A Study In Seduction

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Authors: Nina Rowan
Tags: Romance, England, Historical Romance, Love Story, Regency Romance
chest. She gasped, a choked, throaty sound that made him ache to know what kind of noises she’d make if she were splayed naked and willing beneath him.
    The image burned in his brain. He pressed himself against her. He lowered his hands to her tight waist, his fingers digging into an impossibly stiff corset. He wanted to strip it from her body, to feel her bare skin against his, to cup her breasts in his hands and hear her moan with pleasure.
    Hot. Christ, she was hot. He could almost feel her skin burning through the material of her gown. She kissed him back, her delicious tongue sliding across his teeth, her hands fisting in the front of his shirt. It was neither a gentle kiss nor one of seduction. Her kiss was angry, frustrated, her lips fierce against his.
    She pushed herself closer to him, one hand unclenching from his shirtfront to splay over his abdomen. Her palm slid over him in a heated and urgent caress, her fingernails scraping against his chest. She pulled his lower lip between her teeth. A mild twinge of pain went through him, only heightening his arousal.
    Yet even as his body began to ache for her, a sense of unease began to dilute Alexander’s uncoiling lust. His brain fogged too thick for comprehension, but he knew instinctively that something was wrong.
    With supreme effort, he lifted his head, his fingers digging into Lydia’s shoulders as he set her away from him. Her eyes blazed indigo blue into his, her reddened lips parted as she drew in a sharp breath.
    “Not reckless enough for you?” she asked, her voice as tight as spindle-pulled yarn.
    “Miss—”
    “You think I’m a spinster, don’t you?” she snapped. “Dried up like a piece of leather. Unused, lonely. You think—”
    “Do not tell me what I think.” The words came out harsh and frustrated. His hands clenched as he stared into her eyes. He couldn’t shake the unease, the odd apprehension. The sense that he was falling into something far more complex than he had ever anticipated.
    “You believe I’m destined for a life of solitude,” Lydia continued. “My only companions textbooks and equations and formulas. A cold, intellectual life of the mind.”
    “I don’t—”
    Lydia stepped closer, a visible shudder racking her slender body. “My lord, it would be for the best if you simply continued to believe that.”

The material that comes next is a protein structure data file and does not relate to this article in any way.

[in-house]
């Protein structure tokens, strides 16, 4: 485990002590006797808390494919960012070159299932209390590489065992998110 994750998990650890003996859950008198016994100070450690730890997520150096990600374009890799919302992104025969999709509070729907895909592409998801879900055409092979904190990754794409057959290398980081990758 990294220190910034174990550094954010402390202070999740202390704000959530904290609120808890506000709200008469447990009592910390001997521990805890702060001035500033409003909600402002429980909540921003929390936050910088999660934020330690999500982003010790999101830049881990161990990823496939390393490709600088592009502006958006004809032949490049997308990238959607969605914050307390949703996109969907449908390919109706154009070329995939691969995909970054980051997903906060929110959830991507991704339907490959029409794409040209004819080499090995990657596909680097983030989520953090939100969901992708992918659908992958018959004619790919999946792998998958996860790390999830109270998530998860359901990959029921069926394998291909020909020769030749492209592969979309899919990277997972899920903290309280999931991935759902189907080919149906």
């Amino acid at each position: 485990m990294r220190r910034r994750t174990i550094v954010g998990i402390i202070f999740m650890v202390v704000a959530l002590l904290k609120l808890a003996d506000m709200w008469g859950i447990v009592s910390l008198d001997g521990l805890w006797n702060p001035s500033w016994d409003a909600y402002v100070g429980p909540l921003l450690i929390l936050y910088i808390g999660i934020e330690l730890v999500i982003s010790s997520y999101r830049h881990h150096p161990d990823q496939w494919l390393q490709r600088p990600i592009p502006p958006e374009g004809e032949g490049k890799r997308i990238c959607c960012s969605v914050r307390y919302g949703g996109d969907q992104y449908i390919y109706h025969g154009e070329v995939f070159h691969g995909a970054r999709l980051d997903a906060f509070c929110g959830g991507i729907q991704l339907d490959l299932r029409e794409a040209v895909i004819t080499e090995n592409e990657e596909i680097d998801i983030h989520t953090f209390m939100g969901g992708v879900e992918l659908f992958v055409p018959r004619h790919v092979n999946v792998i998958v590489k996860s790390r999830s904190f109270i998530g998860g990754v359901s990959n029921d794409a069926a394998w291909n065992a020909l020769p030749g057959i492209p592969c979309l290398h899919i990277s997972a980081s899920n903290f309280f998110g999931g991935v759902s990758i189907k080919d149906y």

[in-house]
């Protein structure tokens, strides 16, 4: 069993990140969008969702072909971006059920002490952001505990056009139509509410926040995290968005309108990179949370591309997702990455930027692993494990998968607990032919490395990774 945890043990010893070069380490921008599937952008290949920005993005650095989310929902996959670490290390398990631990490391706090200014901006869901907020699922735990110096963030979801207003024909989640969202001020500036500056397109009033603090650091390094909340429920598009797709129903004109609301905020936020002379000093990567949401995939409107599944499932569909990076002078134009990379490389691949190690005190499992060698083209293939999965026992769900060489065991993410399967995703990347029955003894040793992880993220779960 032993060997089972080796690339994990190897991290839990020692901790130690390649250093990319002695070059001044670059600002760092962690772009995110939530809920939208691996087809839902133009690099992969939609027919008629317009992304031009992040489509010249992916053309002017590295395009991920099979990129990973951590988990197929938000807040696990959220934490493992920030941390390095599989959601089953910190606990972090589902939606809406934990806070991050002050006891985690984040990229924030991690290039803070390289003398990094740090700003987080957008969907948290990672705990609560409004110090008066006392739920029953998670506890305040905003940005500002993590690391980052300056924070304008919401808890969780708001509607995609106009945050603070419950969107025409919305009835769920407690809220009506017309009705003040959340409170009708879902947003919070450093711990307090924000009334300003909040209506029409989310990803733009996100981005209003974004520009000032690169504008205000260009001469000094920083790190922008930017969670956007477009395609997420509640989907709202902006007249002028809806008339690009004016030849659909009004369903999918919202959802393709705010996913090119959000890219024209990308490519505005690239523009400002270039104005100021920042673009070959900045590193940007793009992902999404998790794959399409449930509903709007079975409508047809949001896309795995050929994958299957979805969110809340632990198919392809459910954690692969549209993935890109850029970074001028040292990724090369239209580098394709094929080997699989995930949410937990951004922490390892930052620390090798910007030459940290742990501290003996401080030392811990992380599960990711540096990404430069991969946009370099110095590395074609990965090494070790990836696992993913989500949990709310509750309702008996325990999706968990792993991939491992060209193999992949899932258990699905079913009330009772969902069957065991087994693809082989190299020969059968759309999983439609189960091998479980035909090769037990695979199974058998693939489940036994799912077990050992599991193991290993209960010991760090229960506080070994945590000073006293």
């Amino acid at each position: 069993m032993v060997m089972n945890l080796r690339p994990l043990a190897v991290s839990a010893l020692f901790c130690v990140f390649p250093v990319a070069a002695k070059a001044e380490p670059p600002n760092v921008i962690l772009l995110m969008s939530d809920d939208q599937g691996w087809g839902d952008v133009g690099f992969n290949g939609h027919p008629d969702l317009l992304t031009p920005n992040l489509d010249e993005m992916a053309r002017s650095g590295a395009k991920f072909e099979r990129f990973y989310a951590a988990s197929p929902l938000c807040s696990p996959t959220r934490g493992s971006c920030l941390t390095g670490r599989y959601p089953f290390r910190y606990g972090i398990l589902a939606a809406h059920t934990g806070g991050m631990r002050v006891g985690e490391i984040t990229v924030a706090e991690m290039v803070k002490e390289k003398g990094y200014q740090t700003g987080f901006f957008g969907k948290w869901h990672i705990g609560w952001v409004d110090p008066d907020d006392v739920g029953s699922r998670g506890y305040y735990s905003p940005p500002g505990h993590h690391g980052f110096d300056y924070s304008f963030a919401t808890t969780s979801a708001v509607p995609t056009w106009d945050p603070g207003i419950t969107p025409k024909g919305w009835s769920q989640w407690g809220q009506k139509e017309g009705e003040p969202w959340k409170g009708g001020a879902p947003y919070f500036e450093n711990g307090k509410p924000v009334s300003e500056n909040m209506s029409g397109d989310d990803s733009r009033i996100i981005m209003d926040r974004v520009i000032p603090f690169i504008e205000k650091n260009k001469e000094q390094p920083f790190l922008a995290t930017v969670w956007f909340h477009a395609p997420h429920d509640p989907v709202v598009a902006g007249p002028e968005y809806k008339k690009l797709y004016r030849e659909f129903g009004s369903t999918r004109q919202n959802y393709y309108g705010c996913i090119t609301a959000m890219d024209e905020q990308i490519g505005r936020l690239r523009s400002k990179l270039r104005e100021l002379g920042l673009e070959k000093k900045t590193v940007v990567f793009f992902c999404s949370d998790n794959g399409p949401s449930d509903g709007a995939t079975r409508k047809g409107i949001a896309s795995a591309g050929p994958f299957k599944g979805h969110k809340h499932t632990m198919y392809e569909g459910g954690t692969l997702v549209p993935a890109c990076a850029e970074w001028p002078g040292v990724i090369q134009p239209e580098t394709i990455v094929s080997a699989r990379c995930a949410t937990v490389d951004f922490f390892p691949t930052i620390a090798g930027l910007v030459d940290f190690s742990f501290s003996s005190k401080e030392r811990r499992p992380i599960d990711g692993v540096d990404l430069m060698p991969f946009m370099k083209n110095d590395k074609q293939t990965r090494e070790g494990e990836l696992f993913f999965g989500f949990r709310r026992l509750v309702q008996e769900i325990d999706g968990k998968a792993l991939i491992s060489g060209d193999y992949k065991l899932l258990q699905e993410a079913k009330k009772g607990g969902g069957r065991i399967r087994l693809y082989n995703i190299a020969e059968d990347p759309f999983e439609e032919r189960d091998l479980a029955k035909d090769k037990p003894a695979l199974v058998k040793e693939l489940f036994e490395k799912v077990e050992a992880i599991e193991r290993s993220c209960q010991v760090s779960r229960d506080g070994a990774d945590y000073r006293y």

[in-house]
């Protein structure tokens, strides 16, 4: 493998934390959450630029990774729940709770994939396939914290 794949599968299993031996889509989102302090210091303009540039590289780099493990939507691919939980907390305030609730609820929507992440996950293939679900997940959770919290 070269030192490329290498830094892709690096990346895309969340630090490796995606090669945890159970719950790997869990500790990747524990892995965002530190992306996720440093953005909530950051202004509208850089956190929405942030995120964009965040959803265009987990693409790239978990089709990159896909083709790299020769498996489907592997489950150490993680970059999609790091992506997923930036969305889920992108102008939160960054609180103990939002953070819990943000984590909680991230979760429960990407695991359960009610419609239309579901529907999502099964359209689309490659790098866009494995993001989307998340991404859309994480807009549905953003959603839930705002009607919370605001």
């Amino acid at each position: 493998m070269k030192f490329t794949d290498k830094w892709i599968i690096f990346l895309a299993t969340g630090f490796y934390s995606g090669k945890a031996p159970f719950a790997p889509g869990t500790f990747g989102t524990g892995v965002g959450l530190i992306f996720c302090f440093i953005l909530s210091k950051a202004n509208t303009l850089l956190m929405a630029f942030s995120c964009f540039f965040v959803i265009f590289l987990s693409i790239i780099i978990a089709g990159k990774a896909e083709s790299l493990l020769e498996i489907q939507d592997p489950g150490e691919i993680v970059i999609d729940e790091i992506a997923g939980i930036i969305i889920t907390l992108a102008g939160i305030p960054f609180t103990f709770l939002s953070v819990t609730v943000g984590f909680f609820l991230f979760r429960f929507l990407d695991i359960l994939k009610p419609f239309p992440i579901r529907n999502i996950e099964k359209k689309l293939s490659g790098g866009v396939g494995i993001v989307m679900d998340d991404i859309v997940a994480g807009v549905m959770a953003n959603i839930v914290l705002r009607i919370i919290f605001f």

“Why?” he demanded.
    “Because it is far too dangerous for either of us to believe otherwise.”
    Before he could move, before he could speak, she was gone, the door shutting with a hard click behind her.

Chapter Five
    M iss Jane, you’ve got to stop coming down ’ere!” The maid Sophie turned from the kitchen sink, pushing a lock of hair away from her damp forehead with the back of her hand. The scents of toast and bacon drifted from the dining room.
    Jane shifted from one foot to the other, anxious to return to her room before Grandmama and Lydia came down for breakfast. “Has he arrived yet?”
    “I’m expecting ’im any minute now, but—”
    A knock on the door interrupted her. Sophie cast Jane an exasperated look and went to answer it. The delivery boy, a freckle-faced lad with coppery hair, stood there with a box of goods.
    “Mornin’, Sophie, yer looking quite the beauty, ain’t you?”
    “Hush now, Tom.” Sophie glanced at Jane with embarrassment and held the door open to let Tom in.
    He pushed the box onto a table. “Miss Jane, isn’t it?”
    Jane nodded, stepping toward him. “Have you got a letter for me, Tom?”
    “Indeed.” He pulled a wrinkled letter from his pocket and handed it to her.
    Jane took it, eyeing the scrawled name on the front. “Who gives these to you, Tom?”
    “You don’t know, miss?”
    “Should I?”
    “I… well, I thought you knew who was writing ’em, miss. I get them from Mr. Krebbs. He owns a lodging house over in Bethnal Green near’s where I stay. Gives me a letter sometimes to bring to you and a tuppence as well. Dunno more than that,

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